Bushra Gohar is one of my personal favorite women in contemporary times. It makes me so proud that she's Pukhtun, too, because she's quite an accomplished woman, and whenever I lose hope in my people, I think of her to feel hopeful again. What makes me happiest, though, is that she's really easy to talk to and interact with. Very humble and down-to-earth. I know too many people, when they make it big, start feeling so big that they refuse to interact with us "smaller" people then. Gohar isn't like that. In fact, I sent her a few questions in preparation for this post that I wanted her to answer, and she got back to me right away. There wasn't any "I don't have time for this average human blogger random Pukhtun girl to write about me" kind of responses, and she certainly didn't ignore me.

So, yes, her humility is something to certainly learn from.

May God preserve her, and may she continue being a source of light for Pukhtuns and the world. Aameen.
Please remember that this isn't intended as a comprehensive biography of her life, her work, her achievements; this is merely an introduction. As noted above, I have a list of questions that I sent her for responses that she has answered in detail, and I'll share those at the end of the post.

Thank you for reading.

Brief Introduction

Tuesday, September 30, 2014

Discrimination hurts us all.

Seriously, tho ...
Discrimination hurts all of us. I have a bus driver who often refuses to stop the bus for Hispanic (and I presume other non-white/non-black - she's black) passengers. Today, for instance, she didn't make a stop when she was supposed to despite a Hispanic guy yelling out and waving his hand for her to stop. She eventually stopped (passed the designated stop) because someone had indicated they needed to get off. The Hispanic guy ran towards the bus, and he ALMOST made it, but she took off. And then she started talking to herself meanly, I suspect saying bad things about the guy. I didn't hear because I was in the back, but this was really, really upsetting to see.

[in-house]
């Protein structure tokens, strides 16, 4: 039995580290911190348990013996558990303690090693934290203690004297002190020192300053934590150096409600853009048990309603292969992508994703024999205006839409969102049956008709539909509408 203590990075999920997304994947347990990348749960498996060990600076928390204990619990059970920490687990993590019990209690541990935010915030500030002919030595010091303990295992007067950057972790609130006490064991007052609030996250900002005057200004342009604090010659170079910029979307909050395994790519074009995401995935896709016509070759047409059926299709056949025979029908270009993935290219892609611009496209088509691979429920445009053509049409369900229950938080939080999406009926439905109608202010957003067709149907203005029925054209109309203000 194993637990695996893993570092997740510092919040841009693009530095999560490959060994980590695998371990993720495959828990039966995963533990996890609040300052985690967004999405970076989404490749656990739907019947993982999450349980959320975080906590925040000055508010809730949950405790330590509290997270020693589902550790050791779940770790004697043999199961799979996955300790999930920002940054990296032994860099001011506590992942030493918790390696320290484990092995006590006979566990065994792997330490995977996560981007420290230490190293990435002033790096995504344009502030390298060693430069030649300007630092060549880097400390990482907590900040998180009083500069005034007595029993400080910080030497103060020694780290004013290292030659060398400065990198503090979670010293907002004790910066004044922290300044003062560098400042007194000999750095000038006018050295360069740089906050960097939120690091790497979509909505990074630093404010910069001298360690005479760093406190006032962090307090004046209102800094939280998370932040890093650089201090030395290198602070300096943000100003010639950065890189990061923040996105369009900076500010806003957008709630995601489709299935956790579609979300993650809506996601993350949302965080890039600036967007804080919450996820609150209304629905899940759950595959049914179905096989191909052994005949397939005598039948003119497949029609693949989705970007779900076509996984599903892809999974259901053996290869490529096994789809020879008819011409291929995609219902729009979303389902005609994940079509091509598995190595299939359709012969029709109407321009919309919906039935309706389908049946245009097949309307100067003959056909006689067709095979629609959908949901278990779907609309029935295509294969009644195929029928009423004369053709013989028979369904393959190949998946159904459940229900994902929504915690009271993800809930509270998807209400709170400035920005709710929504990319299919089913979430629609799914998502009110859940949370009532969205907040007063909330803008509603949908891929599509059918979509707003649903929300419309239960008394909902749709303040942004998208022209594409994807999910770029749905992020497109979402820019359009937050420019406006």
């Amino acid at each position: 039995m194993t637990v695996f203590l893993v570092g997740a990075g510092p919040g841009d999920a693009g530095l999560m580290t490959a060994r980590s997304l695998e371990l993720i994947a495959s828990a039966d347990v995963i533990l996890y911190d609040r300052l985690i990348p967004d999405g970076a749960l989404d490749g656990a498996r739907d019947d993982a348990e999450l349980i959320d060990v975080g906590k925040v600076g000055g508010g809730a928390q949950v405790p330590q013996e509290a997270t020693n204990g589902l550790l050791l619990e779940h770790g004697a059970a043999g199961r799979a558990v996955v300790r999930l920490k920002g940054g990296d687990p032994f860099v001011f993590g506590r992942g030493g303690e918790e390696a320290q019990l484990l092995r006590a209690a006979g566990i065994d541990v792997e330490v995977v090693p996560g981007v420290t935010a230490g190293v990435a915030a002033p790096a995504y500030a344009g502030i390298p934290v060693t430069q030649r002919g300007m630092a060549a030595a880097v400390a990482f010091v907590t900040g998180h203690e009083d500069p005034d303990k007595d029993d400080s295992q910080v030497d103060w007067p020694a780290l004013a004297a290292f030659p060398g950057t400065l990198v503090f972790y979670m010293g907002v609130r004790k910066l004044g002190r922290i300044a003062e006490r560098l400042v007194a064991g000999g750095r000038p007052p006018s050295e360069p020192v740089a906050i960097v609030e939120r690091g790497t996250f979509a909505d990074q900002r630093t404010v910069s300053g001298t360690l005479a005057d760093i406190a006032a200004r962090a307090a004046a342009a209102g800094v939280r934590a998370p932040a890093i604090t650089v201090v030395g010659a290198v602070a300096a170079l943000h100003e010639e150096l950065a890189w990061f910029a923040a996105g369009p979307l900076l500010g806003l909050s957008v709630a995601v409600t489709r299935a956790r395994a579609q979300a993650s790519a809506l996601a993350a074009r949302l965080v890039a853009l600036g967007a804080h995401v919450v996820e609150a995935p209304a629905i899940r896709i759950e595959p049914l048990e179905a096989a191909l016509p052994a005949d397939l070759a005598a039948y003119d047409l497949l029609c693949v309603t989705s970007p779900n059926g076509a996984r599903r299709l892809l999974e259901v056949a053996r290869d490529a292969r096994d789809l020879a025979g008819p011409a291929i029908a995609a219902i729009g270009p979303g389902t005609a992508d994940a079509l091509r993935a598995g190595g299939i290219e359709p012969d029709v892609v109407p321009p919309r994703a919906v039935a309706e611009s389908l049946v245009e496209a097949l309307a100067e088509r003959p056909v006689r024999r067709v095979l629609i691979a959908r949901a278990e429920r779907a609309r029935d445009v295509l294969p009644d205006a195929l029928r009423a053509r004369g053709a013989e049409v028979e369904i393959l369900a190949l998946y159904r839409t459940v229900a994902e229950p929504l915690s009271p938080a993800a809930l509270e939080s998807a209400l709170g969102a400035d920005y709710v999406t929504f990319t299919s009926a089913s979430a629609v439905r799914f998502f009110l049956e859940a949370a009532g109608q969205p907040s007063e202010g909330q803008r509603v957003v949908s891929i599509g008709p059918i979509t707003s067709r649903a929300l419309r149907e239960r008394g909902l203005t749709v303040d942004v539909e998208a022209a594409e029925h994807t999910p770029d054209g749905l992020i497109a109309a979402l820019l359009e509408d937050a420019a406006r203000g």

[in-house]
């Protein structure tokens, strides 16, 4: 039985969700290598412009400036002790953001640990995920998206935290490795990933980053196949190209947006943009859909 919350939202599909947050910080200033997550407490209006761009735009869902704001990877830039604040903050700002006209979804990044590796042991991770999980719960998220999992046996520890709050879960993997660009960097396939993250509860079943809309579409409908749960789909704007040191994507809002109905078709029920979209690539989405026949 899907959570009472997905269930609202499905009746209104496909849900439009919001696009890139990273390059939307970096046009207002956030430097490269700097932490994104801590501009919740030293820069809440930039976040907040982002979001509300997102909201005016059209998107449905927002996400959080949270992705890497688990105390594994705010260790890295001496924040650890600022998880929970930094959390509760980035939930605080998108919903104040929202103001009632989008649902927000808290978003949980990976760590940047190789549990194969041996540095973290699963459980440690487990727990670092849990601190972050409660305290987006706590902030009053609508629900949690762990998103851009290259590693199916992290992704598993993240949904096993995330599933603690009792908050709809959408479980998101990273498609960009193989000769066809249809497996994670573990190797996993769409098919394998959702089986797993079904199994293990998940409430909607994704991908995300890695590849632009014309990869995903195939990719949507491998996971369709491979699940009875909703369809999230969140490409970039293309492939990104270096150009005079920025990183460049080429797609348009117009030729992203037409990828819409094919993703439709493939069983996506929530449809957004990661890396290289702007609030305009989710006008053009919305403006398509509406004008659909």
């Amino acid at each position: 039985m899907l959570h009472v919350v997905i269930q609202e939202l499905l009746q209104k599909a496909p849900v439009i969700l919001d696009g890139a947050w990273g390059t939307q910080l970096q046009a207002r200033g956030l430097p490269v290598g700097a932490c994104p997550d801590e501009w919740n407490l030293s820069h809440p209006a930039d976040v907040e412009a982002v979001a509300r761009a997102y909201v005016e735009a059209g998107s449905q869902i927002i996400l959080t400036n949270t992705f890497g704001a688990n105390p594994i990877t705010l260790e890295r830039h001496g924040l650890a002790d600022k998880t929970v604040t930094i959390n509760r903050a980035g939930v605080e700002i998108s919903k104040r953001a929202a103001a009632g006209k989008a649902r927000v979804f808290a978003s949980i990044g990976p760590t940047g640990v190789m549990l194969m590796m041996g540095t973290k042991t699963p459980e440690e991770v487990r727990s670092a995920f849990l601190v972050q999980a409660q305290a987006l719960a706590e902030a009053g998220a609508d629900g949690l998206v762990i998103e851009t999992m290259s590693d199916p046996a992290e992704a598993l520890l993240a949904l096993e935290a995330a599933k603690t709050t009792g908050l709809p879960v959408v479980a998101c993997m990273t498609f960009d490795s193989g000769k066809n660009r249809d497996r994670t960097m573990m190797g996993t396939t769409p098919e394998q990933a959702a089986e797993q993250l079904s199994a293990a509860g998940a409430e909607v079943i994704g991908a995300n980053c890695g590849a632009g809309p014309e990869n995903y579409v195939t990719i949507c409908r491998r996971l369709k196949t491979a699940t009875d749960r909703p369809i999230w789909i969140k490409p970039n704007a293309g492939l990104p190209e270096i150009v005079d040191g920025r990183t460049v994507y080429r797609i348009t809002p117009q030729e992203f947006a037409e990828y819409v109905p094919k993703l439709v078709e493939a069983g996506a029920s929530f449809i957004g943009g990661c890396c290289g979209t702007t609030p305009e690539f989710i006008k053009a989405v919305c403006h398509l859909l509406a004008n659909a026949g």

Sunday, September 28, 2014

Short film - "Freedom Journalism Award, Best Photo"

I love short films and just got reminded of this one. Seriously one of the most beautiful, most haunting, most moving short film ever produced. It gets you thinking deep stuff, especially our own roles as witnesses to crimes (specifically in conflict, to whomever relevant - journalists, maybe?), on photojournalism, journalist ethics, and so on.


Why instill "inferior" qualities in our daughters and "superior" ones in our sons?

Pre-Script: This is not at all to suggest that I believe masculinity is superior to femininity. The post below is actually a response to when our patriarchal, oft-misogynistic societies command that we raise our daughters as delicate, emotional, wanted/loved, but then when we do that, societies bites our daughters in the ass and tells them, "Oh, but those are inferior qualities!" Yeah, eff you, patriarchy. But I don't think the quality of "emotion" is inferior to whatever its alternative or opposite might be (conventionally "reason" but that's sick and false).

"We've begun to raise our daughters more like sons ... but few have the courage to raise our sons more like our daughters," says Gloria Steinem. And I agree. Many people, especially Pukhtuns, have a hard time understanding this quote. So let me explain.